CAMBRIDGE, MA - The amount of money that homeowners spend on improvement projects is expected to accelerate as 2013 progresses, according to the Leading Indicator of Remodeling Activity (LIRA) released April 18 by the Remodeling Futures Program at the Joint Center for Housing Studies of Harvard University. On top of the almost 10 percent growth reflected in U.S. Census Bureau figures for 2012, LIRA projects strong gains in homeowner remodeling spending continuing throughout this year, with some moderation in the pace of growth toward the end of the year.

Existing home sales increased nearly 9 percent last year, and house prices are increasing in most markets across the country, pointed out Eric Belsky, managing director of the Joint Center. “This has increased the home equity levels for most homeowners, encouraging them to reinvest in their homes,” Belsky added.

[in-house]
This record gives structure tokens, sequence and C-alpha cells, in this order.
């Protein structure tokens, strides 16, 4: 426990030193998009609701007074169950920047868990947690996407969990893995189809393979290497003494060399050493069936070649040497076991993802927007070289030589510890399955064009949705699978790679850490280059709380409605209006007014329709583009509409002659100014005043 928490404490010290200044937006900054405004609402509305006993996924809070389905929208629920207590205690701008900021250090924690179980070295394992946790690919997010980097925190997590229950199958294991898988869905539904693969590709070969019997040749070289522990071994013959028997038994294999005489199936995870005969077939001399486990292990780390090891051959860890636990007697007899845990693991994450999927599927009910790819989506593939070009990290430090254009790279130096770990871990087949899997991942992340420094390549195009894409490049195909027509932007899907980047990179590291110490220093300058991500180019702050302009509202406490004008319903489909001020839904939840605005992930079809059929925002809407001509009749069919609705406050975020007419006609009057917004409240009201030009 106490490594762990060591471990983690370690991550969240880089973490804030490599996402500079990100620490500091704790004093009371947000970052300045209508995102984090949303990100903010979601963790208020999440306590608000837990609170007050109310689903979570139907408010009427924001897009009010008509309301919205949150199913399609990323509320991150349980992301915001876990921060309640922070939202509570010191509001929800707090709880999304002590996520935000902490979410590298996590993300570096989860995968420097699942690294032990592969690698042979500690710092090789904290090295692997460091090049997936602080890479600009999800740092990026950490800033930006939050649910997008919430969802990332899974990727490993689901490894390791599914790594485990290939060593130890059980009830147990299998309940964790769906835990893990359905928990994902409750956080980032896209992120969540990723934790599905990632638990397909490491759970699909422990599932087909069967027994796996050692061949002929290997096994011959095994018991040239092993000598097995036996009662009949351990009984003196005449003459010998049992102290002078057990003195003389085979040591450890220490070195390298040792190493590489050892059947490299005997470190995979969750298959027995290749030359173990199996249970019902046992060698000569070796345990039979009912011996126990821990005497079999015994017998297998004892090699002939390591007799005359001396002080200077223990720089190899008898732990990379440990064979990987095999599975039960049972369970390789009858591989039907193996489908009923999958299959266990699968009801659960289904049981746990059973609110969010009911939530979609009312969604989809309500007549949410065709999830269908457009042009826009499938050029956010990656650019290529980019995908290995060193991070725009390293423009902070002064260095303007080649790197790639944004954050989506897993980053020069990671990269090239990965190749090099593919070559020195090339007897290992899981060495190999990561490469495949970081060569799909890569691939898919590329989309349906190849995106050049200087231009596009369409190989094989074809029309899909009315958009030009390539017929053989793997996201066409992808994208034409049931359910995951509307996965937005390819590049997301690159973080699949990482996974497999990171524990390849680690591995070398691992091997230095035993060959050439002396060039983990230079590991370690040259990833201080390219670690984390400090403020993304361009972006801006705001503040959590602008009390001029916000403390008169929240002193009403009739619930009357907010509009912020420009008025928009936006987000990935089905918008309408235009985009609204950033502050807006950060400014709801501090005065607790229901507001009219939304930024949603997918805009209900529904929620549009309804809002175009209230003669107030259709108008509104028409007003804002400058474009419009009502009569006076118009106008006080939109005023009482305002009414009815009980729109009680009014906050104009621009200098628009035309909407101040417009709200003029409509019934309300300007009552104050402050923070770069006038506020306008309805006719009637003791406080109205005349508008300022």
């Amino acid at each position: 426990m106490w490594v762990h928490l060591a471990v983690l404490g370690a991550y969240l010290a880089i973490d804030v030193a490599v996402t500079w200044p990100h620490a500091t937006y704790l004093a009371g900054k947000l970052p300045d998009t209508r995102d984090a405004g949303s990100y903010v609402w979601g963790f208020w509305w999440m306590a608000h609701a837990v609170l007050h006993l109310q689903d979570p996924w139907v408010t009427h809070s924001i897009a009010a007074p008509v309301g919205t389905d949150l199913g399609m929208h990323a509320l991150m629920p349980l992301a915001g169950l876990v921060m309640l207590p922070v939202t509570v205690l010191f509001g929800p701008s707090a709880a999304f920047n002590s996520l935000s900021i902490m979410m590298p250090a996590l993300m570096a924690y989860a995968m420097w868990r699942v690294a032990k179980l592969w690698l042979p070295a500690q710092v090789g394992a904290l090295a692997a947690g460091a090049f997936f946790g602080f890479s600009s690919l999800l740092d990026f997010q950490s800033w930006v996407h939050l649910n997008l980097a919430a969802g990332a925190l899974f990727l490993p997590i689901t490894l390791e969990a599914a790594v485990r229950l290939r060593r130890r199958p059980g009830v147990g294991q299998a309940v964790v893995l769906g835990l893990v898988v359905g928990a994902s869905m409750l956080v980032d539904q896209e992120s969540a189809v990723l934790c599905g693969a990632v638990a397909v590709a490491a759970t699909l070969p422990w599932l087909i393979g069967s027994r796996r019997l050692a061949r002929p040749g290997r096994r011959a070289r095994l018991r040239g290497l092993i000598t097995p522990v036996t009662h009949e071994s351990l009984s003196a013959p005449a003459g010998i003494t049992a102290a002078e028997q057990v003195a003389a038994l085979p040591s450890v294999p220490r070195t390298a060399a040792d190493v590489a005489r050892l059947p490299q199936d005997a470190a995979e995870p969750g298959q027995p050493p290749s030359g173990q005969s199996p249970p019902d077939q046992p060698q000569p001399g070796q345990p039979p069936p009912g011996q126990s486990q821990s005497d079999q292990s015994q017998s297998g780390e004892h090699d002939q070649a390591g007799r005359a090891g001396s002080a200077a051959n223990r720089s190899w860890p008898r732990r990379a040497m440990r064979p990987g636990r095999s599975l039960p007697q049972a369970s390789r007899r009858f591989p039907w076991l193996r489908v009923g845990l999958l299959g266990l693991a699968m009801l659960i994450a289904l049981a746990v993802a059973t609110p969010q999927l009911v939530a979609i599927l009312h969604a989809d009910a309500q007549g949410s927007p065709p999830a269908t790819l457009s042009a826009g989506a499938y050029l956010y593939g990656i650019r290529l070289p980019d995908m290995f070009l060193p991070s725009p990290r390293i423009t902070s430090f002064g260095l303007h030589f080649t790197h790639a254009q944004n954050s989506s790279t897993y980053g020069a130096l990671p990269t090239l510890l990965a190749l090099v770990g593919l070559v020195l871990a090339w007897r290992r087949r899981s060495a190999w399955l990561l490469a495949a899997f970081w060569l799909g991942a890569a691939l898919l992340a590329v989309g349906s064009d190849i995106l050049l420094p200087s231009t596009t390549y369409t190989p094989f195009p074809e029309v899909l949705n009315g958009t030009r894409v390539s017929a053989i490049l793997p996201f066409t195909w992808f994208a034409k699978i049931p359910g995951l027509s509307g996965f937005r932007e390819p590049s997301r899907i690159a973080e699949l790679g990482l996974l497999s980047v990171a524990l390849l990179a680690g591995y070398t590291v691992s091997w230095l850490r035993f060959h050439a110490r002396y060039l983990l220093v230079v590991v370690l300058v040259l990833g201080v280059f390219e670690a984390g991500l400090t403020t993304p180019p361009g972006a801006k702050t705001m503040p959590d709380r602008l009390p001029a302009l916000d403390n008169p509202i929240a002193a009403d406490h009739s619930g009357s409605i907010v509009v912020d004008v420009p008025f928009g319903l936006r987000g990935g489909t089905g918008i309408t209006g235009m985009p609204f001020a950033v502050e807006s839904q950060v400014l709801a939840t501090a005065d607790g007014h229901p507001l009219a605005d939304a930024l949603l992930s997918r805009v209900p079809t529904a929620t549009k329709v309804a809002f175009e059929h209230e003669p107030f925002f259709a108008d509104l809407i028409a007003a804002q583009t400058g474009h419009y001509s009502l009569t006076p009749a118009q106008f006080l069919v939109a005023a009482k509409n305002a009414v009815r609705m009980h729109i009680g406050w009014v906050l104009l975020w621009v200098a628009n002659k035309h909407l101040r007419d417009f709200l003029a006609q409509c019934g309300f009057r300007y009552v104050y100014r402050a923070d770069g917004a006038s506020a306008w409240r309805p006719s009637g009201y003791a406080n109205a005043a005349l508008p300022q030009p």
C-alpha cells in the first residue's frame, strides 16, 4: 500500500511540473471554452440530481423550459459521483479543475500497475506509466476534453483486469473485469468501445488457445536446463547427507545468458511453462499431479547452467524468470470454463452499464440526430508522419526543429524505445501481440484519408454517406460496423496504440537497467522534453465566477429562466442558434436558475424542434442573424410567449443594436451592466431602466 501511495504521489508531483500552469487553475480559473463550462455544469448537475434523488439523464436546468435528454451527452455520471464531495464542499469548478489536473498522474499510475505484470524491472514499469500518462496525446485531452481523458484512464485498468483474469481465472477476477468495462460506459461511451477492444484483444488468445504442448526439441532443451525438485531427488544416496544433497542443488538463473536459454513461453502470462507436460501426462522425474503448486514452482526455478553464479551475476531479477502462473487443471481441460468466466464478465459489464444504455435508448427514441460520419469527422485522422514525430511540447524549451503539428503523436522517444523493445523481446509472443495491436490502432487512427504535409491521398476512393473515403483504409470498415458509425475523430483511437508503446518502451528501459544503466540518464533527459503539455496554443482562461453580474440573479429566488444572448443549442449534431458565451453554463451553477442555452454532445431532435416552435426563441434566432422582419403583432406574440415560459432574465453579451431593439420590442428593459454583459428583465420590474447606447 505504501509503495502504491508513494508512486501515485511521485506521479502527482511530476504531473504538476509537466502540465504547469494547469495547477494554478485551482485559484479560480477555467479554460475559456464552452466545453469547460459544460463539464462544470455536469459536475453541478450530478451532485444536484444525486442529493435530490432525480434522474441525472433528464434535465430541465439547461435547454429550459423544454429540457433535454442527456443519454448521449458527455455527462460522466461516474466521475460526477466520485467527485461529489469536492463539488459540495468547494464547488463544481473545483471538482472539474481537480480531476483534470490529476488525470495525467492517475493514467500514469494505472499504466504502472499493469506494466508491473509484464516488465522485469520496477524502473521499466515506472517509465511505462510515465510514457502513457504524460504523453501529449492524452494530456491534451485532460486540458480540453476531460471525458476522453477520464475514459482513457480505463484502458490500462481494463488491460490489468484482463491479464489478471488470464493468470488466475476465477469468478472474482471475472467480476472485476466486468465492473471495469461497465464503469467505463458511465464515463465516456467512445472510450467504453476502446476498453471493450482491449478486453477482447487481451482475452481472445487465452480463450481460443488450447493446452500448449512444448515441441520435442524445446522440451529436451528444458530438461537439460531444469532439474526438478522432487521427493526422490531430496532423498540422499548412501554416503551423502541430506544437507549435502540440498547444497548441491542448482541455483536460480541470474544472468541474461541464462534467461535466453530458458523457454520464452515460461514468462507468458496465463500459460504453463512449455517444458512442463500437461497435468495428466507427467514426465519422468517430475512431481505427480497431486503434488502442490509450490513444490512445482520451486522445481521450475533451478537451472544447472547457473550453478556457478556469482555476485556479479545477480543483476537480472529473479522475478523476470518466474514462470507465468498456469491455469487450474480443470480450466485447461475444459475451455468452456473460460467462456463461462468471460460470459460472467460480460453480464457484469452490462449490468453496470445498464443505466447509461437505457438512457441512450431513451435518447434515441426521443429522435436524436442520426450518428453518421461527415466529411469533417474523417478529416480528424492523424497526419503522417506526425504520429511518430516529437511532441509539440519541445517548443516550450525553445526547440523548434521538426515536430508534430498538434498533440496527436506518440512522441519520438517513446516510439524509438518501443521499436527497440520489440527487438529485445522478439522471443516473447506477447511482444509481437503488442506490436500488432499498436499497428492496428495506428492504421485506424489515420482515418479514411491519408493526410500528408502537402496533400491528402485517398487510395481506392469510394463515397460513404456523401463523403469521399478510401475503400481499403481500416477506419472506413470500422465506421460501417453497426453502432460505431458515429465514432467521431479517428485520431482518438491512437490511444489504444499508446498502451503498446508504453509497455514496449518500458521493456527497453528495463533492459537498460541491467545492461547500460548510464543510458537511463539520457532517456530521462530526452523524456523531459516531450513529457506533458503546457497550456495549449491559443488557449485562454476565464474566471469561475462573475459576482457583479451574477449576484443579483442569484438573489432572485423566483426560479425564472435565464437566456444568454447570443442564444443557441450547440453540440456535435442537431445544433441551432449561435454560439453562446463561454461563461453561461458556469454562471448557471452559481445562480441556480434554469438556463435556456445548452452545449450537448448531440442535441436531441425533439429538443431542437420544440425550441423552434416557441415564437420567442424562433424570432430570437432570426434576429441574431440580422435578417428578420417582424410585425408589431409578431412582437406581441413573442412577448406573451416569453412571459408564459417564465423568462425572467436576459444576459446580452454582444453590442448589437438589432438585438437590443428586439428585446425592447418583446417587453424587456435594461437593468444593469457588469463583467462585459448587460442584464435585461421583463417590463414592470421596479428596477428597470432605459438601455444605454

Kermit Baker, director of the Remodeling Futures Program at the Joint Center, cites capacity issues, skilled labor shortages and volatile pricing as a result of this growth. “The strong growth that we’ve seen recently is putting pressure on the current capacity of the home improvement industry,” Baker says. “Contractors and subcontractors are having more difficulty finding skilled labor, and building materials costs are unusually volatile for this stage of a recovery.”

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